Psalmody: Psalm 24
“Lift up your heads, O gates! and be lifted up, O ancient doors! that the King of glory may come in.” – Words from an ancient liturgy in which God is received as king, perhaps when the Ark of the Covenant is brought to the temple.

Second Reading: Revelation 21:1-6a
“And I saw the holy city, the new Jerusalem, coming down out of heaven from God, prepared as a bride adorned for her husband.” – John of Patmos reaches his great concluding vision of a world restored to God, where the heavenly counterpart to the earthly city of Jerusalem comes to earth and God dwells among us in a world made new.

Gospel: John 11:17-44
“Jesus said to her, ‘I am the resurrection and the life. Those who believe in me, even though they die, will live, and everyone who lives and believes in me will never die.’” – Jesus comes to raise Lazarus from the grave.

Sunday we will also make reference to the assigned Gospel for the Sunday from October 30 to November 5:

Appointed Gospel for Proper 26 B: Mark 12:28-34
“One of the scribes came near and heard them disputing with one another, and seeing that he answered them well, he asked him, “Which commandment is the first of all?” – When asked which commandment governs all the rest, Jesus cites Deuteronomy and Leviticus – to love God with all our heart and soul and strength, and to love our neighbor as ourselves.

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Follow these links for other posts on All Saints or All Saints in year B.

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Image: https://commons.wikimedia.org/wiki/File:001Resurrecci%C3%B3n_de_L%C3%A1zaro.jpg By Mauricio García Vega (Painting and photograph of Mauricio García Vega) [CC BY-SA 3.0 (https://creativecommons.org/licenses/by-sa/3.0)%5D, via Wikimedia Commons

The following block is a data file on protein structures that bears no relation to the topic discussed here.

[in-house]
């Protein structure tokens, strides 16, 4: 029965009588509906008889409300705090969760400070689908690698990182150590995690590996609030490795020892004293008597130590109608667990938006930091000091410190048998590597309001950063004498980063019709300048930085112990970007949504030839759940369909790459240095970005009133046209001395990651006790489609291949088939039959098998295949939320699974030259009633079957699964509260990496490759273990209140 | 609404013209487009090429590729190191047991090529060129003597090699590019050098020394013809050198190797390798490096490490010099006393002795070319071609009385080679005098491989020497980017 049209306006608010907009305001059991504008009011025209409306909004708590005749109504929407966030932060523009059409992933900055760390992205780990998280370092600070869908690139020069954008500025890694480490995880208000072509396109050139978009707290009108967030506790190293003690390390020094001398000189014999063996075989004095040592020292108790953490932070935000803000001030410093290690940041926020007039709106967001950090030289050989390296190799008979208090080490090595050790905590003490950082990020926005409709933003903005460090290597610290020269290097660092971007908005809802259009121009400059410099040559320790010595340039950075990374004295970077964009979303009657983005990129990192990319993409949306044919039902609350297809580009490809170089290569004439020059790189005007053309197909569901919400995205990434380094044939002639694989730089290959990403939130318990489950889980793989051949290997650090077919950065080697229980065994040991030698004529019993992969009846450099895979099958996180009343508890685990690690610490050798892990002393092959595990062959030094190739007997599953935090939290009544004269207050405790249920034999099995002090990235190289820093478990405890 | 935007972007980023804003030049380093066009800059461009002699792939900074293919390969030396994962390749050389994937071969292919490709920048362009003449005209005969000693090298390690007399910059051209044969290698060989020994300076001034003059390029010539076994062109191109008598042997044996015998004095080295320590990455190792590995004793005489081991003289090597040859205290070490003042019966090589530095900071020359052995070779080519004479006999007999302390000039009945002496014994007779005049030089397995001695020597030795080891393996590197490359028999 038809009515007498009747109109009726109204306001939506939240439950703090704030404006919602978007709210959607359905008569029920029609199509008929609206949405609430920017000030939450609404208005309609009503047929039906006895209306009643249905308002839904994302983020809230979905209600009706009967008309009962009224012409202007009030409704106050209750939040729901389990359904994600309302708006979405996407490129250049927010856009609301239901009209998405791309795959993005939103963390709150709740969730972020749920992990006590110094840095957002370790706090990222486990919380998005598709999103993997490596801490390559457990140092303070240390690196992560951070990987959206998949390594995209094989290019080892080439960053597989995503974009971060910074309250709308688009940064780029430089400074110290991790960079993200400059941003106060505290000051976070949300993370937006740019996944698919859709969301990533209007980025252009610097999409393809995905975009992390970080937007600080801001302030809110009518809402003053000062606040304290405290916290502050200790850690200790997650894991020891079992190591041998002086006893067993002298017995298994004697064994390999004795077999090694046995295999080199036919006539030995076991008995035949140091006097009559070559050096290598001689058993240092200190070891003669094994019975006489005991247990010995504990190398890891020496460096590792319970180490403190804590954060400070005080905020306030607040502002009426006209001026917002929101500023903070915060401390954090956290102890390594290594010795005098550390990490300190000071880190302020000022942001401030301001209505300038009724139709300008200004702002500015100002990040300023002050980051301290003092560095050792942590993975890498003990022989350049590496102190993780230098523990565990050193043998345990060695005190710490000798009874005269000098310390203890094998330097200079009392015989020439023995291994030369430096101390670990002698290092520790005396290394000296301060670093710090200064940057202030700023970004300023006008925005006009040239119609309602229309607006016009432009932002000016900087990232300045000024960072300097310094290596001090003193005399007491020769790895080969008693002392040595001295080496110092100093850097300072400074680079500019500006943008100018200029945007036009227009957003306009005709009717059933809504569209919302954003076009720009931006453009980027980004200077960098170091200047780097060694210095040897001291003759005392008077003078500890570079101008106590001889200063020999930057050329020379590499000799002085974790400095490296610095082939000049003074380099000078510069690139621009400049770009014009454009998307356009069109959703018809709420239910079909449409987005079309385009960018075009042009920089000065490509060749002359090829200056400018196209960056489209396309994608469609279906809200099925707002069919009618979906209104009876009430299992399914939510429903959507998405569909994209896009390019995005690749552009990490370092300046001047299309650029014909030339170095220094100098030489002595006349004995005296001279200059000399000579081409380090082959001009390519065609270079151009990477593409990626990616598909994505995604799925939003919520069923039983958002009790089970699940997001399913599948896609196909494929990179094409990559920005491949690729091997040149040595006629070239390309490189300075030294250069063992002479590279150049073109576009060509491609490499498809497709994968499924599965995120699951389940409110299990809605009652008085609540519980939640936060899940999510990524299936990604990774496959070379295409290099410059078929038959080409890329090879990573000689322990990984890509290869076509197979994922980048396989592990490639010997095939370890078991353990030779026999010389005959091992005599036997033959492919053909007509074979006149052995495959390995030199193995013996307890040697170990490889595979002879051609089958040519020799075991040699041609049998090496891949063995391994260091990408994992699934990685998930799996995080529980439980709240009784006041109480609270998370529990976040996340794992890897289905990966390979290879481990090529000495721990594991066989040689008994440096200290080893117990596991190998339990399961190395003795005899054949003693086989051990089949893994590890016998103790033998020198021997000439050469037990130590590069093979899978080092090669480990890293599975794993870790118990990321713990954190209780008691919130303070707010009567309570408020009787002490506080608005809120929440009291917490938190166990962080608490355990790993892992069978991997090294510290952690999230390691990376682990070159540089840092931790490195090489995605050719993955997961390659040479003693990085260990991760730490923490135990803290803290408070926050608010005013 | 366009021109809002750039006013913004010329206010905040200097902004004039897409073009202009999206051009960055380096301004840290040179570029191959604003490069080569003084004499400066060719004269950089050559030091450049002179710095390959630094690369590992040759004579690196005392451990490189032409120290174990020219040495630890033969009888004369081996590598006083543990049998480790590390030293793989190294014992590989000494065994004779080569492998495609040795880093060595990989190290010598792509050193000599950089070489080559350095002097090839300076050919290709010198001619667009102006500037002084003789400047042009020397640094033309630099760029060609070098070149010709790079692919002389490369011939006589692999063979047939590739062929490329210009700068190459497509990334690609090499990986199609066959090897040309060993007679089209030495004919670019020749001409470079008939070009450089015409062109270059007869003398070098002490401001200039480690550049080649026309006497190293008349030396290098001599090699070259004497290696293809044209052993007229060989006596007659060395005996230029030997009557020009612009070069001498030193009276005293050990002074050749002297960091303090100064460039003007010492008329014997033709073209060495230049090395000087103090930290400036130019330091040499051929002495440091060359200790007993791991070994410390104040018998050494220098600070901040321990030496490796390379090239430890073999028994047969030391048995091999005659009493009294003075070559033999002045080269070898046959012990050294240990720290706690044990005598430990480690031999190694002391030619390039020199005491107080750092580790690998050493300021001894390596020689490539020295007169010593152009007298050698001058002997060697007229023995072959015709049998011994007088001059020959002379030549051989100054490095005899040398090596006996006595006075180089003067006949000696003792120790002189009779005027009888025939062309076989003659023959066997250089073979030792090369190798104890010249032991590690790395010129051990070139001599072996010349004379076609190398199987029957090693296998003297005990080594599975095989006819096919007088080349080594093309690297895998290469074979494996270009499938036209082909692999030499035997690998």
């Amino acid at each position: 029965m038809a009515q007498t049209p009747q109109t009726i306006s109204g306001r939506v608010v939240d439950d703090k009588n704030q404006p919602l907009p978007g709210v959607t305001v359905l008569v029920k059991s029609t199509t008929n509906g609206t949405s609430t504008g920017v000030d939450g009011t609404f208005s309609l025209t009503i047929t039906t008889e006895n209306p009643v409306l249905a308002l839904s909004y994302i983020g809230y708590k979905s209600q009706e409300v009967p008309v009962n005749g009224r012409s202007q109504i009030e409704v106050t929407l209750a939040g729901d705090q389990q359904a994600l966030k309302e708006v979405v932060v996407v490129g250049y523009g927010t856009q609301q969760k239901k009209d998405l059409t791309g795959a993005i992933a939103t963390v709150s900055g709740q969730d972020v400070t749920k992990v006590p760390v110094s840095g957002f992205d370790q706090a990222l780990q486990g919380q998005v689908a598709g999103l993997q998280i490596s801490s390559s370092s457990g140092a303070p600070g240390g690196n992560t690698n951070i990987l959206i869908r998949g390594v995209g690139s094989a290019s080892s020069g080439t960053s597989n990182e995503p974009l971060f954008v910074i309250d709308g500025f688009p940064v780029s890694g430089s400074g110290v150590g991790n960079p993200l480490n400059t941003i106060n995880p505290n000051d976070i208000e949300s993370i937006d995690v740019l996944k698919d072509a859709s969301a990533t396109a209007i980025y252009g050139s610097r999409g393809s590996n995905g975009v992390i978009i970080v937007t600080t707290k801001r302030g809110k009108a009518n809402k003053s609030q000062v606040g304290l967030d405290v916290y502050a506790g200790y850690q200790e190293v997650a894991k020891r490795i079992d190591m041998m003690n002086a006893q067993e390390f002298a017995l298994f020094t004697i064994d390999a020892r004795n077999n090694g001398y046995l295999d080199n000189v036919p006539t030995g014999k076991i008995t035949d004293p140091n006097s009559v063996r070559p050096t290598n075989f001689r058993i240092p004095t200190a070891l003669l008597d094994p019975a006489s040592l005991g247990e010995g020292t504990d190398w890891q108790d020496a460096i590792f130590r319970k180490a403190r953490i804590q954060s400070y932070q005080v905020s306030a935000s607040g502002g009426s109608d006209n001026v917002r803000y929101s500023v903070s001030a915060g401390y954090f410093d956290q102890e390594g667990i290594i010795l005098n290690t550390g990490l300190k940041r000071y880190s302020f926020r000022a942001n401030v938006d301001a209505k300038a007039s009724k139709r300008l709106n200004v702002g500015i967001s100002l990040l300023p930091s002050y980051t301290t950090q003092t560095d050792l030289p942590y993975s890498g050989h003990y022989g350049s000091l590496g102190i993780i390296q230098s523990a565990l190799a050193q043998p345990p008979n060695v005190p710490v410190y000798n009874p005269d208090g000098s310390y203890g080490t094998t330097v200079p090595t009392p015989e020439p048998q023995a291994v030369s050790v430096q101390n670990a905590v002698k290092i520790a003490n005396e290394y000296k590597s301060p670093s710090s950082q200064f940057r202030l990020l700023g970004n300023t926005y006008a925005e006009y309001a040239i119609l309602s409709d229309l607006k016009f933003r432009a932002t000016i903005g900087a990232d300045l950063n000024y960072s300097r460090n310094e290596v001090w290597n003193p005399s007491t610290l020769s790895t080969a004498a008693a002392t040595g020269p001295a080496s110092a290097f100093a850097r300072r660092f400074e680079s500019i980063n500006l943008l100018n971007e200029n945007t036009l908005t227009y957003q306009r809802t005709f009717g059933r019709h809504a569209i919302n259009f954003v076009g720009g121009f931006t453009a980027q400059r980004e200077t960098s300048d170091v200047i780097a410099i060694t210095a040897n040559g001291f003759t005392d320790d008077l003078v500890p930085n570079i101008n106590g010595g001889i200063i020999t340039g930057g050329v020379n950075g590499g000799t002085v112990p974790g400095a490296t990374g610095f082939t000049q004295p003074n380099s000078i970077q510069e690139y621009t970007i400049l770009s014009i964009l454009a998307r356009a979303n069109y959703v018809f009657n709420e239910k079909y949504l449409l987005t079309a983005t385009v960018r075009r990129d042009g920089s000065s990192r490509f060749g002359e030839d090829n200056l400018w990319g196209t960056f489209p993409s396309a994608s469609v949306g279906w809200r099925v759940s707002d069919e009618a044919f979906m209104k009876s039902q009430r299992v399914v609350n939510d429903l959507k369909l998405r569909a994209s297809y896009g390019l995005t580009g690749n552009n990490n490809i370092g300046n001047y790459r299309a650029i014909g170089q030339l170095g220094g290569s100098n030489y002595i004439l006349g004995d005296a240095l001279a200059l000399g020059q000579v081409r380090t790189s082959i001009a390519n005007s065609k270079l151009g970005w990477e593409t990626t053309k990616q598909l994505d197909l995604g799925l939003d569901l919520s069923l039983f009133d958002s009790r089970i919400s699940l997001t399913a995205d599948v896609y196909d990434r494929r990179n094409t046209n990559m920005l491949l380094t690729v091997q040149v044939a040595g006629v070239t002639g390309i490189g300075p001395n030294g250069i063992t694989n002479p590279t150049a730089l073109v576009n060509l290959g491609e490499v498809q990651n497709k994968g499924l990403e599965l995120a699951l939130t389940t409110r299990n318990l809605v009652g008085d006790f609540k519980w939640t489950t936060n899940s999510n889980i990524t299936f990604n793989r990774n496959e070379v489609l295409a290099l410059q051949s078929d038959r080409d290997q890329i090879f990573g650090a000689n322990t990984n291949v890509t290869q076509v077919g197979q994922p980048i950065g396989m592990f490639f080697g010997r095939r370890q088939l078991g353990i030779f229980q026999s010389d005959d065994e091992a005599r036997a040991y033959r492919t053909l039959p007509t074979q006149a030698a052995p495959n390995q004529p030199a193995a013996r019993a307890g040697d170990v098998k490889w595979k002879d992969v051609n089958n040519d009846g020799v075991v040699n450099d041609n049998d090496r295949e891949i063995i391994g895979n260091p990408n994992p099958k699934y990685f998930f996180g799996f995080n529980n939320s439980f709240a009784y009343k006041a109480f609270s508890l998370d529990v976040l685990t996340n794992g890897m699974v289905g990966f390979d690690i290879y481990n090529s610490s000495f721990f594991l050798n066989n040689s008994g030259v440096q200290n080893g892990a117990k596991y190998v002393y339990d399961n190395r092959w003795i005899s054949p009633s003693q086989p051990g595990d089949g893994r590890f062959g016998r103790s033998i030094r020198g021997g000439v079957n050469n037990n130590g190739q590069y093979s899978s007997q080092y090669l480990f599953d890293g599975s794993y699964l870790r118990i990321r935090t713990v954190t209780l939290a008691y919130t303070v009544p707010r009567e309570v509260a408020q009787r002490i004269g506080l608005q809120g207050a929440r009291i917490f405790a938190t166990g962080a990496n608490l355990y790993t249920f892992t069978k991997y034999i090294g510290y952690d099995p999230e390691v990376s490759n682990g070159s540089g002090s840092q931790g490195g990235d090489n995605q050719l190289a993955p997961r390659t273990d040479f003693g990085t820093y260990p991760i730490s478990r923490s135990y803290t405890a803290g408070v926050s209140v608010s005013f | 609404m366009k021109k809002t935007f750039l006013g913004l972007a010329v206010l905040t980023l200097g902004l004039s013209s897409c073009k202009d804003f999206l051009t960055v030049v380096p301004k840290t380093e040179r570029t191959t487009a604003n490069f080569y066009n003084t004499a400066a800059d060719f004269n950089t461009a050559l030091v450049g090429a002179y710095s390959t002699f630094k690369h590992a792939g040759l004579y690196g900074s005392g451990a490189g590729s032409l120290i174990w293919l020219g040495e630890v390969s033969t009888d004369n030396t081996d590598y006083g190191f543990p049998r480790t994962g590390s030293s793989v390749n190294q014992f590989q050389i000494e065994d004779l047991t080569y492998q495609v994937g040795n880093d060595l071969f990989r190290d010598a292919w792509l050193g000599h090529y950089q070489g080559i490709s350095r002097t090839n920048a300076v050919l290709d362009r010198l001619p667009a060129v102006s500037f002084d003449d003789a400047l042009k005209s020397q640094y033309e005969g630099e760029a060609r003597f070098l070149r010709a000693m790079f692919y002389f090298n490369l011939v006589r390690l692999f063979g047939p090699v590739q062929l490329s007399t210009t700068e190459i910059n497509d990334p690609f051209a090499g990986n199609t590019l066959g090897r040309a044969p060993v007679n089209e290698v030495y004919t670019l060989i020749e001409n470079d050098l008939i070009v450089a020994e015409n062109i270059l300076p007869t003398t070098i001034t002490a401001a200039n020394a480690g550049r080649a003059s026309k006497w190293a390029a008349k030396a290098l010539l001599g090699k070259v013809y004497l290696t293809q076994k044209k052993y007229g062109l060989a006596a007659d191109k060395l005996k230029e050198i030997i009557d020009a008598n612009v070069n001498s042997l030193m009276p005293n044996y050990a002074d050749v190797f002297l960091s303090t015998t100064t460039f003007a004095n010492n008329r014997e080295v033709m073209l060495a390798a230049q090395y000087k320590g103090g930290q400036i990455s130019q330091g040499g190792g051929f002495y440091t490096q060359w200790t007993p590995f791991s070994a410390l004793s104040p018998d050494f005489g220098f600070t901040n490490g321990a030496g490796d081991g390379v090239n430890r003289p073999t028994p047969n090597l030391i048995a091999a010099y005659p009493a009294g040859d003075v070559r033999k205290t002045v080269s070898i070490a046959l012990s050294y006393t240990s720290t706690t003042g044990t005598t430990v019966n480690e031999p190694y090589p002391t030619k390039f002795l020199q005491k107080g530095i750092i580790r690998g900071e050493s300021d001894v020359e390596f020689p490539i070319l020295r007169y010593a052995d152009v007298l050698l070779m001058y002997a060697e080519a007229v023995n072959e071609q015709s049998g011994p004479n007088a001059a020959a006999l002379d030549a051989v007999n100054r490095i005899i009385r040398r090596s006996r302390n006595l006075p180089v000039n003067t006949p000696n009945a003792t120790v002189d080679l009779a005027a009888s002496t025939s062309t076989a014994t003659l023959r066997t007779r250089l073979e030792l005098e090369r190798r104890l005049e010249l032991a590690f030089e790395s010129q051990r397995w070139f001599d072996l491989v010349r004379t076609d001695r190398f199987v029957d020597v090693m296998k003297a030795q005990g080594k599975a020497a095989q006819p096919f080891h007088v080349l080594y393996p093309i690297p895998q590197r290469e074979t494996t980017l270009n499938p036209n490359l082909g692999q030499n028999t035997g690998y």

Once again

File:Jozefow Chrystus H Macik.JPGYesterday was a festival day in our church, but as I put on my red chasuble for the service it felt like I should be dressing myself in black for mourning. I shared that sentiment with the congregation before the beginning of our service and, indicating I had divided the sermon into two parts, began with these remarks.

This morning we gather once again in the aftermath of troubling news. It would have been troubling enough if our only concern were the bombs sent through the mail to those who were perceived to be political enemies of the president, but now we are dealing with the violent attack upon a synagogue in Pittsburgh.

I want very much to write this off as an aberration, the demented actions of a troubled and misguided man, but the statistics are troubling. As you may have heard by now, FBI statistics show that hate crimes rose 5% in 2016 and 10% since 2014. The FBI identified 1,273 of these crimes as motivated by religious hatred, about 20 percent of the total. Half of these were against Jews.

The Anti-Defamation League reports that there were 1,986 reported anti-Semitic incidents in the United States in 2017, including acts of vandalism as well as physical violence. The number of these incidents increased by 35% from 2015 to 2016, and by 57% from 2016 to 2017.

We saw the young men marching with torches and chanting Nazi slogans in Charlottesville. You remember them: “Blood and soil!” and “Jews will not replace us!” The gunman yesterday reportedly said, “All Jews must die,” and had written online that “Jews are the children of Satan.”

Something is wrong in us. Fear, despair, hate, anger, prejudice, hardness of heart, seem to be loose among us.

Dylan Roof said he hoped to start a race war when he murdered the members of a Bible study at Emanuel Church in Charleston, North Carolina. In the journal he wrote in prison, that was read into the record at his trial, he wrote, “I would like to make it crystal clear, I do not regret what I did,” and “I am not sorry. I have not shed a tear for the innocent people I killed.”

Such events are nothing like the millions killed by official state policy under Hitler, Stalin, Pol Pot; those marched to their deaths by the Turks or Andrew Jackson; or those slaughtered with machetes in Rwanda. But what is happening in our country is still deeply troubling. On the weekend when Matthew Shepard’s ashes were relocated to the National Cathedral we are reminded that hate has no bounds.